And in a randomized, double-blind, placebo-controlled, parallel-group trial conducted at seven Northern California Kaiser Permanente sites, children with migraine histories received either magnesium oxide (nine mg per kilogram of their body weight per day) or placebo. After 16 weeks the magnesium led to lower headache severity and a significant reduction in headache days.
Acupuncture has been used in China for centuries to treat migraine headache. In a multi-center randomized controlled study published in the journal Headache, migraine patients were divided into three groups. One group received real acupuncture treatments and the other two groups received sham acupuncture. Each patient received one treatment session and was observed over a period of 24 hours. Pain was measured using the Visual Analog Scale (VAS). After two hours only the real acupuncture group showed any improvement in pain. After four hours the decrease in the VAS score for the real acupuncture group was up to 10 times more than the sham groups. Within 24 hours 40.7% of the patients in the real acupuncture group experienced complete pain relief and 79.6% did not experience recurrence or intensification of pain.
But it’s not just better than placebo. Acupuncture beats drugs and other therapies for migraine relief too. In a 2015 Cochrane review of 22 trials with 4,419 participants researchers concluded there is consistent evidence that acupuncture provides additional benefit to treatment of acute migraine attacks when added to routine care. The researchers noted
“studies suggest that acupuncture is at least as effective as, or possibly more effective than, prophylactic drug treatment, and has fewer adverse effects.”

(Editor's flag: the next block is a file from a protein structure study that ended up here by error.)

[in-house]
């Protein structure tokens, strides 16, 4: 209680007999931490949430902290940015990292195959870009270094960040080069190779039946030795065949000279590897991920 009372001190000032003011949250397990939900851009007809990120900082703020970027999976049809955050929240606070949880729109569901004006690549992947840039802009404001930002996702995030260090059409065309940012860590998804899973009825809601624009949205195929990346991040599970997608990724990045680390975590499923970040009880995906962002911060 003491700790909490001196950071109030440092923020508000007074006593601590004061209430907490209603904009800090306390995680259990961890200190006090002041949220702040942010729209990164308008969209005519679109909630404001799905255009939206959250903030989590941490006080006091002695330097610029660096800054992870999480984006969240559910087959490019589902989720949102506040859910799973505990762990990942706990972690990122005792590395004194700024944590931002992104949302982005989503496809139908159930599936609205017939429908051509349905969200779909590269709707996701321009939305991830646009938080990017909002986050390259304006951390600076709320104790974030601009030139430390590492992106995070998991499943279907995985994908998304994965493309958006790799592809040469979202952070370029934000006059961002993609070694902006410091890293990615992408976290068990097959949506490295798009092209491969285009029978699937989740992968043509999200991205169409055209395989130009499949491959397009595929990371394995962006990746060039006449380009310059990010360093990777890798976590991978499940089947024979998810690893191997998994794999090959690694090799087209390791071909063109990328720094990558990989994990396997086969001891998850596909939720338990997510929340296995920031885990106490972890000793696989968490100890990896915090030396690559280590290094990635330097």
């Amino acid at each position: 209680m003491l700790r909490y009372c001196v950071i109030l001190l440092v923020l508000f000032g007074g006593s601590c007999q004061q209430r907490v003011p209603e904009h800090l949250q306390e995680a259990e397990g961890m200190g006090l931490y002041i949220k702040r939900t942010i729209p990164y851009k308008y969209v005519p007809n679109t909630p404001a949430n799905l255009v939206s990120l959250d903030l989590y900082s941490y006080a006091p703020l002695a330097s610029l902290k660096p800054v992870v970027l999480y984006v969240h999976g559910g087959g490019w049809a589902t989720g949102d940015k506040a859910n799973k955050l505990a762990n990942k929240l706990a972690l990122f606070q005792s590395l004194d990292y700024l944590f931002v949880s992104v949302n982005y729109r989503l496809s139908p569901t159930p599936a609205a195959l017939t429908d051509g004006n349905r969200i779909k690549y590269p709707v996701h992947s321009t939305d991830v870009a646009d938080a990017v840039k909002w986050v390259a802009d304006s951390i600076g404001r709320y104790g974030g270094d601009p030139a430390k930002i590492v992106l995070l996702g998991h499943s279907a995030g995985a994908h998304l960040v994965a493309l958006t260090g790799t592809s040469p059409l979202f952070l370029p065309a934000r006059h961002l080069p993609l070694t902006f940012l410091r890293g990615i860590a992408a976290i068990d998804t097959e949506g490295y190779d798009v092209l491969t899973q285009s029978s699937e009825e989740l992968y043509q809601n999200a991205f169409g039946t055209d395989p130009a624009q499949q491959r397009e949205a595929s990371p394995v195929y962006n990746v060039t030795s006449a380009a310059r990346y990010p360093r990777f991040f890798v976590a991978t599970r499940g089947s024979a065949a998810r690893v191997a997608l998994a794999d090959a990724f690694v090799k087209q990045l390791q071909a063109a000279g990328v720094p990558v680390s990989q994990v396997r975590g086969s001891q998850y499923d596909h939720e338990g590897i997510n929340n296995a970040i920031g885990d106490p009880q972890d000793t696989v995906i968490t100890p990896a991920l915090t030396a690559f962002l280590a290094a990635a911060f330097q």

Other studies show that acupuncture is more effective and safer than the drugs metoprolol and flunarizine. Acupuncture had the added benefit of lowering the use of pain medications and improving patients’ quality of life.
Studies suggest that acupuncture may work by redistributing energy metabolism in the brain, or decreasing serum matrix metalloproteinase-2 (MMP-2) level and activity, or lowering levels of nitric oxide.
3. Chiropractic Treatments
A 2011 meta-analysis of 21 studies found that chiropractic care improves migraine headaches.
In particular, spinal manipulation therapy (SMT) has been shown to relieve migraines. In one randomized control trial of 127 migraine sufferers, 84 patients received two months (16 treatments) of SMT. Compared to the control group, the SMT group had significant improvement in migraine frequency, duration, disability, and medication use. About 22% of the SMT group reported more than a 90% reduction of migraines. In addition, about 50% more reported significant improvement in the symptoms of each episode. More than 80% of patients reported stress as a major factor for their migraines, and researchers suggested that chiropractic care improves conditions related to that stress.
Exercise can improve migraine symptoms. In one controlled, randomized study in the Clinical Journal of Sports Medicine a group of migraine sufferers participated in a 6-week, twice weekly, indoor exercise program consisting of 45-minutes of aerobics and 15 minutes of progressive muscle relaxation. Compared to the control group, the exercise group reported significantly less migraine pain intensity.